Virgin Radio chief Paul Jackson fired someone live on air on the station's breakfast show last week. Fortunately, it was not the programme's new presenter Christian O'Connell, but his fictional alter ego, Mr T.
In the fiercely competitive arena of breakfast radio, O'Connell lives or dies by his ideas. His wacky concept of a live radio drama based on a character from the 1980s TV show The A-Team bit the dust after four episodes.
But success means taking risks, and another of O'Connell's ideas has just taken off. A competition to come up with a "People's Anthem" to rival the official World Cup song by Embrace attracted more than 500 entries. The winning track - "Hurry Up England" by punk band Sham 69 - has been released with the help of producer Stephen Street and former Blur guitarist Graham Coxon. When Ladbrokes offered odds of 20-1 on it reaching No 1, a rush of bets meant the odds were slashed within an hour.
The Sony-award winning DJ - poached by Virgin Radio last year from Xfm, where he spent five years - is three months into his new job. It is a sign of O'Connell's popularity that after he left Xfm, listening figures for the station's breakfast show fell 20 per cent. In 10 days' time, the next Rajar figures will show whether he's improved on the 1.2 million audience he inherited from predecessors Pete and Geoff.
Virgin is a national station, whereas his Xfm show was only broadcast in London and to digital listeners. "I love the fact that you get a caller in Scotland, and then one in Wales and one in Coventry," says O'Connell. But he adds: "When we were on Xfm I never wanted it to be a London show, because I think that's quite narrow-minded these days. I always thought of it as something anyone anywhere in the country could listen to, so it was quite an easy thing to get my head round."
The 33-year-old presenter is the object of a constant stream of jokes from his BBC Radio 1 rival Chris Moyles. But he insists he's unconcerned by the regular pasting he receives.
"I'm lucky that Chris Moyles has been slagging me off a lot. Some people get curious when they hear your name. We had this great e-mail the other day from someone who tuned in for the first time last week because he wanted to know why Moyles kept banging on about me, and he's now staying with my show. So please Chris, slag me off more; it's great marketing for me."
He's reluctant to bad-mouth Moyles in return, but admits that he thinks Moyles's show - which has 5.4 million listeners more than his own - is "boring".
"If I was a young kid and liked knob jokes and people belching in the morning, I'd probably like it, but I'm not 13, so it's not really for me. He's an absolute natural for radio, Chris. He's so confident, and a very good presenter, but it bores me quickly."
The juvenile appeal of its breakfast presenter is the least of O'Connell's gripes with Radio 1. He believes the station is not distinctive, has neglected new music, poached presenters from commercial radio rather than nurturing new talent, and should be taken off air altogether.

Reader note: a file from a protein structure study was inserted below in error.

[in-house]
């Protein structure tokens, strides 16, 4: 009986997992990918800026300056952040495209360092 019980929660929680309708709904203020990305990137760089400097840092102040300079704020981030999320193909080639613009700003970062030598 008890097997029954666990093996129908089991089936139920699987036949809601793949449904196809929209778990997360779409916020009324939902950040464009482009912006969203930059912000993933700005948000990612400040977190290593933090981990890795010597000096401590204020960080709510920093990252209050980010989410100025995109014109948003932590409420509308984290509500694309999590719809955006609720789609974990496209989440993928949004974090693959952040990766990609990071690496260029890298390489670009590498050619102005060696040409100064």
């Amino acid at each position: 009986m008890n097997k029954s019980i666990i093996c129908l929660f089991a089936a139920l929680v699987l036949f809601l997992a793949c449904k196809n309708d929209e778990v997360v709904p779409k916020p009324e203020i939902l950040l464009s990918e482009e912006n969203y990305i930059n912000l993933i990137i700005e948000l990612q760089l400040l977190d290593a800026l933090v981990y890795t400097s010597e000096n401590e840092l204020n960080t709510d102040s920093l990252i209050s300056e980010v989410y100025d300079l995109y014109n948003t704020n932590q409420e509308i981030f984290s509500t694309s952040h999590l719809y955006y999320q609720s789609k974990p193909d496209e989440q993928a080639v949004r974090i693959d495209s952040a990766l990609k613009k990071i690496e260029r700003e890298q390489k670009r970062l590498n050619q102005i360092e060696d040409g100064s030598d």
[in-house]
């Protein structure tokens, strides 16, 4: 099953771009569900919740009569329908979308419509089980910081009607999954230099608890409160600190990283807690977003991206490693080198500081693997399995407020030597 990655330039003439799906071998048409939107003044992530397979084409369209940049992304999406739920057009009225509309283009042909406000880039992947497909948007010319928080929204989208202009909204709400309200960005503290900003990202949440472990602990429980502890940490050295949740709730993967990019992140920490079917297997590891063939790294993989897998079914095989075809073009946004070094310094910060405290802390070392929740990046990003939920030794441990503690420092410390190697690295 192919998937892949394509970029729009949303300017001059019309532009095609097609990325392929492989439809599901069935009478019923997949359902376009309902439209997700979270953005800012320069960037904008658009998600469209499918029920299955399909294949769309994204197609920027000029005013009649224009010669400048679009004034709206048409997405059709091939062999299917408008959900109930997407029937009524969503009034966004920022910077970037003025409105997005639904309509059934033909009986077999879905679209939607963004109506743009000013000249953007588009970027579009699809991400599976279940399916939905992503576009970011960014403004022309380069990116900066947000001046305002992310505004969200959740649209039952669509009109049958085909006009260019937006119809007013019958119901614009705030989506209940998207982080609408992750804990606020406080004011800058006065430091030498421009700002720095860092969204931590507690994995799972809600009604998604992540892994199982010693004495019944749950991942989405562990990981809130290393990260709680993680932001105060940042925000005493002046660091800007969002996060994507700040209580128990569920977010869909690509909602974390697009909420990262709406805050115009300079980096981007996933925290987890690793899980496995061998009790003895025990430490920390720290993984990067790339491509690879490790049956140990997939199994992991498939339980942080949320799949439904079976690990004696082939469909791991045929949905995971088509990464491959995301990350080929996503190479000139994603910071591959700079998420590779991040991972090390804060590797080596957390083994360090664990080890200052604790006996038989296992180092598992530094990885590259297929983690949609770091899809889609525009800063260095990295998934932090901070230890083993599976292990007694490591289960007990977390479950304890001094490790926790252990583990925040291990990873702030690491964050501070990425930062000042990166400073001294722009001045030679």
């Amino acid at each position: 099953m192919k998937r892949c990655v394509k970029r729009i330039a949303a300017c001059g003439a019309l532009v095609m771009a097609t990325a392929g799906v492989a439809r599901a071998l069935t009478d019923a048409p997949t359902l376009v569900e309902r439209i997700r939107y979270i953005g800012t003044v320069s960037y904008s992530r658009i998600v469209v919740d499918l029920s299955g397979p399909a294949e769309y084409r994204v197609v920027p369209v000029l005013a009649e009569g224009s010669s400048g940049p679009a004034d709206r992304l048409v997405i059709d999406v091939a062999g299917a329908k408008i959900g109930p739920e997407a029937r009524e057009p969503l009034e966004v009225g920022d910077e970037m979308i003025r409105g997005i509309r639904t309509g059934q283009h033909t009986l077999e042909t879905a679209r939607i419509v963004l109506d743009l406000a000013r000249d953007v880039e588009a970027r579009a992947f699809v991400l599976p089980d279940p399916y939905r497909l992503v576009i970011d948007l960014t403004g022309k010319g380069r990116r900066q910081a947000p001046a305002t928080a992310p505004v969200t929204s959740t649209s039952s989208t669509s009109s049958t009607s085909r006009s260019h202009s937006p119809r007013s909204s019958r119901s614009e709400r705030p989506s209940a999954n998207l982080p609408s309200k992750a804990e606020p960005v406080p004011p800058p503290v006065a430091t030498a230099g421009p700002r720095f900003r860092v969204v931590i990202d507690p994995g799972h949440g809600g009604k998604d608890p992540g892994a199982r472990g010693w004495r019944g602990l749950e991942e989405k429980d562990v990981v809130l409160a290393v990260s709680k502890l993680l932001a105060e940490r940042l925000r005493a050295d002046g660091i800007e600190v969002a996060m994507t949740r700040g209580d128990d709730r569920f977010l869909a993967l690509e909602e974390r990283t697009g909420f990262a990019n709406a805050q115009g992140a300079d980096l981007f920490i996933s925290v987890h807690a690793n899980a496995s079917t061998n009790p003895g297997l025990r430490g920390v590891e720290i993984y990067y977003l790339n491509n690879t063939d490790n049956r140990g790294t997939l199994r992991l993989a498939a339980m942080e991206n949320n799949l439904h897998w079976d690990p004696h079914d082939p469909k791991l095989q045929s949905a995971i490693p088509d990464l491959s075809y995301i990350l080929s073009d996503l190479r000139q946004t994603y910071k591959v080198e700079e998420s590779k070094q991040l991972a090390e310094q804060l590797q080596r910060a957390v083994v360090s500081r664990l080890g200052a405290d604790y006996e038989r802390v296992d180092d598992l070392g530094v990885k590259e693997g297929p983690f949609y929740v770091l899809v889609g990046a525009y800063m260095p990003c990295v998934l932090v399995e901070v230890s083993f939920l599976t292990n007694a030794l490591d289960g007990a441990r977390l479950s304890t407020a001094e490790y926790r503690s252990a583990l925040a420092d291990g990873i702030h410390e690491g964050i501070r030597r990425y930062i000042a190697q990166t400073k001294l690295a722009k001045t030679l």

"I don't think there's a role for Radio 1 any more. It used to play lots of new music. They've cut new music back drastically to compete with commercial radio. That's not why I pay my licence fee. When I tune into Radio 4, Radio 2 and Five Live, I'm proud. I think Radio 1 should be commercialised or shut down."
But he believes commercial radio needs to improve its game, stop moaning about the BBC and innovate to win listeners.
Although he insists he is "not on that kind of money", O'Connell views reports of BBC radio presenter's salaries with equanimity (Moyles was said to earn £630,000 a year and Terry Wogan £800,000). "It's fair play. They do good shows. Millions of people tune in. People in this country are obsessed with what people earn. People were looking at me here like, 'What do you reckon he's on?' I feel a bit paranoid at the moment."
O'Connell has claimed that he knew it was time to move on from Xfm when his wife bought a Volvo, but an impending sense of middle age was not the only factor in his decision to jump ship. The lack of resources at the station, now owned by GCap Media, also played a part.
"Capital FM was their big station. Obviously they're going to put more resources into Capital and after a couple of years that was quite frustrating. You didn't have so much money; you had ideas and they said, 'We can't afford to do it.' After five years, I thought, 'We should move on and go somewhere else.'"
Virgin has also had its ups and downs, notably the court case it fought and won against Chris Evans, who sued for unfair dismissal after he was sacked for failing to turn up to work.
"The Evans fallout cast a shadow over the station because Chris is such a big personality. They only started to break out of that last year," O'Connell says. Although he is "flattered" by comparisons with Evans, O'Connell thinks they have "pretty different" styles. "We've both got an enthusiasm for life, the weird, bizarre side of stuff. At first I used to get quite angry - 'I'm not like Chris Evans, I'm me' - but now I think it's nice being compared to someone who's done some great radio in this country."